Kristal reviews: DRAGONS AND DIRIGIBLES by Cindy Spencer Pape
When airship engineer Melody McKay’s dirigible explodes and plunges her into the yard of a gothic manor, she suspects foul play. With her ankle injured—an indignity far too feminine for her taste—she resolves to crack the mystery while in the care of Victor Arrington, the stuffy-yet-disarming Earl of Blackwell.
Ex-Royal Navy Captain Victor runs a tight house and is on a mission to protect his niece and foil a ring of smugglers using fire-breathing metal dragons. He has no time for romantic attachments. Particularly not with women who fall from the sky wearing trousers and pilot’s goggles.
As he and Melody navigate a treachery so deep it threatens the lives of everyone in Black Heath, the earl becomes unexpectedly attached to his fiery houseguest, and Melody discovers a softness in her heart for him. But when the smugglers strike, there’s more at risk than just their future together.
Here’s what I thought: I’m not well-versed in Steampunk, but I chose this novella because I love dragons. Alas, there aren’t any real dragons in this story. Nevertheless, I found this short read interesting and entertaining.
DRAGONS AND DIRIGIBLES is a blend of genres. Set in 1860 along the Devon coastline of England, the story has interesting, mechanical devices that is expected in a steampunk story. There’s also mystery and romance, with hints of paranormal and Arthurian fantasy.
Victor Arrington comes across a bit starched at first, but I believe this is due to the Victorian influence. As the story progressed, I did find him to be a suitable compliment to the heroine, Melody McKay, a non-traditional Victorian woman. Independent, feisty, and more than competent in a male dominated society, she is truly the life of the story.
Her dirigible crashing on Victor’s estate sets off a chain of events that rocks the foundation of the stone manor and the lives of everyone connected to it. Melody’s irreverence and non-conformity breathes fresh air on the stagnancy of a household in mourning for too long.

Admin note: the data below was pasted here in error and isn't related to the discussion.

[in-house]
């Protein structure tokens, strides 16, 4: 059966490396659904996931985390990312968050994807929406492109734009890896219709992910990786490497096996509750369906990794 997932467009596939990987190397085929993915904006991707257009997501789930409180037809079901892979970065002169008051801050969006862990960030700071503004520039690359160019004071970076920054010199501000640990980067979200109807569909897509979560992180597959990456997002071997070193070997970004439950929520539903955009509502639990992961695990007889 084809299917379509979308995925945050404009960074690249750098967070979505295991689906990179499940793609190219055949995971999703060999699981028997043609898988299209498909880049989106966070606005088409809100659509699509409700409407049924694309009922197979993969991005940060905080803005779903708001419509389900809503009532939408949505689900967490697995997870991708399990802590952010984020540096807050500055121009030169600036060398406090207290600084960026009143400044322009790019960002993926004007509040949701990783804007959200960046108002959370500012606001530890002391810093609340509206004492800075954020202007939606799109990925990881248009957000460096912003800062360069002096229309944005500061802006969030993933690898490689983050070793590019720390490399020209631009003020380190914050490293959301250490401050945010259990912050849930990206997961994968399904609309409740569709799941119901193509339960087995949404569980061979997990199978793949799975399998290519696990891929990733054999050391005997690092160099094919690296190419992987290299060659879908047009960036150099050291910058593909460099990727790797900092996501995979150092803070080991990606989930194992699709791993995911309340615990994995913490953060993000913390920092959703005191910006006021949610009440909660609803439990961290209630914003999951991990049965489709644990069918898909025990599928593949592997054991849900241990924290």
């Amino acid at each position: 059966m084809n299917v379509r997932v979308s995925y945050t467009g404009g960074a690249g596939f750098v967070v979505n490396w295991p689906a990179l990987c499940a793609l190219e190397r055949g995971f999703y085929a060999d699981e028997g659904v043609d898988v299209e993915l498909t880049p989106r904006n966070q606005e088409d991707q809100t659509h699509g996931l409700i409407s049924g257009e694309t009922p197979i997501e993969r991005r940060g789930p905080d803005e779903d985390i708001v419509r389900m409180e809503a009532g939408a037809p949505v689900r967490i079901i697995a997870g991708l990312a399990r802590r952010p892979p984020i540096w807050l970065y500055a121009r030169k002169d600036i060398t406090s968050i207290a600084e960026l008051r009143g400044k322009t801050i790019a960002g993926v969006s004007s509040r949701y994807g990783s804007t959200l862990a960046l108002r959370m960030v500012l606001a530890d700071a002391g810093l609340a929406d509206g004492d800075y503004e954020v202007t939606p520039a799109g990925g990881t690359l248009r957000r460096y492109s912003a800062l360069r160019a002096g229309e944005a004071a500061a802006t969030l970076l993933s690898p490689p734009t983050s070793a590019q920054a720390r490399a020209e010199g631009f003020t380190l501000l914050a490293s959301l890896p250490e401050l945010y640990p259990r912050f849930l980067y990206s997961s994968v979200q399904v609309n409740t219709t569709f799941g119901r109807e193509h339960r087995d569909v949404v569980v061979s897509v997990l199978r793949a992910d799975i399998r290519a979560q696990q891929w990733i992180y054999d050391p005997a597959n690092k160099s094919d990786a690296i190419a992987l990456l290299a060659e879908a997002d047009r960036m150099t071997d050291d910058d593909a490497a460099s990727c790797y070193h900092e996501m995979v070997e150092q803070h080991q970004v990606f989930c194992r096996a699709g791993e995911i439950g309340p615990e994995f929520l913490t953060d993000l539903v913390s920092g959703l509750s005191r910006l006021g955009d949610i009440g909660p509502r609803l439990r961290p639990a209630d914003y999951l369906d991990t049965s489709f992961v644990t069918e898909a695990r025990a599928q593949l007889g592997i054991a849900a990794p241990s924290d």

The twist that really hooked me is that Melody isn’t simply a flying machine inventor, she a member of “The Order,” as in The Order of the Round Table. Yep, that’s right. This story has a tie-in to King Arthur and the Knights of the Round Table. Melody, and the rest of The Order are descendants of the original knights and they fight supernatural, and other, threats to crown and country.
Although Melody isn’t a knight on the “front lines” of the ongoing battle of good and evil, her airship crash lands her smack-dab in the middle of a deadly smuggling operation that Victor is trying to stop. They must work together to solve the mystery before someone ends up dead.
Forced proximity is a common trope in romances, and although the romantic element isn’t the central focus of this story, it works organically as a subplot. I found the writing smooth and the author’s voice non-intrusive, so this was a pleasantly quick read.
DRAGONS AND DIRIGIBLES is the 7th installment of the Gaslight Chronicles. Despite not having read the previous stories, I was able to follow the world-building and integral relationships of the secondary characters without confusion.
If you are a fan of romantic mysteries, I think you’ll enjoy DRAGONS AND DIRIGIBLES even if you’ve never experienced the world of Steampunk.
Genre: Steampunk, Mystery
Book Format: eBook
Publisher & Imprint: Carina Press
Blush Quotient: PINK
SG rating: 4
Grab your copy: Amazon B&N Carina Press
Author Scoop: For more information on the author, visit http://www.cindyspencerpape.com/
This book was provided by Net Galley for an honest review. No other compensation was offered or received.
2 thoughts on “Dragons and Dirigibles, Oh My”
A very nice review, Cindy. I have never read a steampunk story either, but it sounds intriguing.
What a great review! I would have looked for dragons too! But Cindy’s books are so tantalizing!
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